So it occurred to me that I’ve never made you a real pie.
Sure, I’ve made pie pops. And whoopie pies. And little pecan pie “cups”. I’ve made “cherry pie” bars and apple pie popsicles. And yes there was a tart. And crack pie. And this vegan, gluten-free pumpkin pie. I even wrote a whole blog post about a place that JUST SERVES PIES.
But a legit, old-fashioned, sitting-on-the-windowsill-to-cool-pie recipe post?
Not a one.
And there are reasons for this. First, as you know, I HATE rolling out dough. Second, I’m not a fan of fruit. Or chocolate. Or nuts in my desserts. So that eliminates basically, like, all the pies.
And I was fine with that.
But Pi Day was coming and I wanted to make you a pie. And then I remembered that there WAS a pie that I loved.
As you know, I had my own landscape design business for many years. And my partner in the business became a very good friend. Bob’s that guy that you can call on the phone, and in 10 minutes he’s there at your door with whatever you need done/saved/fixed/help with. He’s a true blue friend and I cherish him and his wife more than they know.
Bob likes to visit Amish country, and about 10 years ago returned from a trip with a gift of shoofly pie for me. I had never seen one before, didn’t know anything about it (other than that song), and – from the looks of it – was highly doubtful that it was going to be something that this not-so-much-a-fan-of-pies girl was going to like AT ALL.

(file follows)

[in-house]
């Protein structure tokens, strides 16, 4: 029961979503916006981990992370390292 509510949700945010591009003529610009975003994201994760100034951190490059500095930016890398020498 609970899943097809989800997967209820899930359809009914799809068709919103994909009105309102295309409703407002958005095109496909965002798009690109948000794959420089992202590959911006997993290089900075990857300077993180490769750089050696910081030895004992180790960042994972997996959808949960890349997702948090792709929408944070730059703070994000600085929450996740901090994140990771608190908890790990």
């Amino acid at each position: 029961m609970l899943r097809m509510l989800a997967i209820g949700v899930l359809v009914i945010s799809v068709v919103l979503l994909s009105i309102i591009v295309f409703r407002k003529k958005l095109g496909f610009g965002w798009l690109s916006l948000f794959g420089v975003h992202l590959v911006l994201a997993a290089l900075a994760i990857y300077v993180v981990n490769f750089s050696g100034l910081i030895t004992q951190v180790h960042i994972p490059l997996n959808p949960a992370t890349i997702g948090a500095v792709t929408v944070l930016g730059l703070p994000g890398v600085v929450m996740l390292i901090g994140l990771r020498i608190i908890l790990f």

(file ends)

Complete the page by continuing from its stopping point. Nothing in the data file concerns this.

But I served myself a slice – you know, to be polite.
And within minutes I was looking for a place to hide the rest from my family.
I’ve not had it since, and never thought to make it myself till now – but here it is!
So what IS shoofly pie?
This is one of those oldey-fashioned recipes that harkens back to the days when pantry staples with a long shelf life were the predominant ingredients in baked goods. Shoofly pie is straight-up sweet, with a distinct molasses flavor and a filling that magically bakes up into three layers in the oven – a sticky, molasses-y bottom layer, a cake-like middle and a crumb topping.
It’s super easy – and super addictive – and I could eat this pie for breakfast, I kid you not.
Check out Serious Eat’s post for more facts and history; how are you celebrating Pi Day?
slightly adapted from whats4eats
one unbaked 9″ pie crust
1 1/3 cups flour
1 cup brown sugar
4 tablespoons unsalted butter, softened
1 cup molasses
1 beaten egg
1 teaspoon baking soda
3/4 cup boiling water
Pre-heat oven to 400 degrees. Combine flour, brown sugar and butter in a medium bowl and – using your fingers, two knives or a pastry cutter – work into small crumbs.
In another bowl whisk the molasses, beaten egg and baking soda. Whisk in the boiling water till smooth. Stir in half the flour mixture and pour into your pie crust. Sprinkle the remaining flour mixture on top.
Bake for 10 minutes, then reduce the oven temperature to 350 degrees and bake for another 30 minutes (the center of the pie will be set and the edges will be puffy).
Cool completely on a wire rack before serving. Keep covered, at room temperature.
This delicious recipe brought to you by Sheri Silver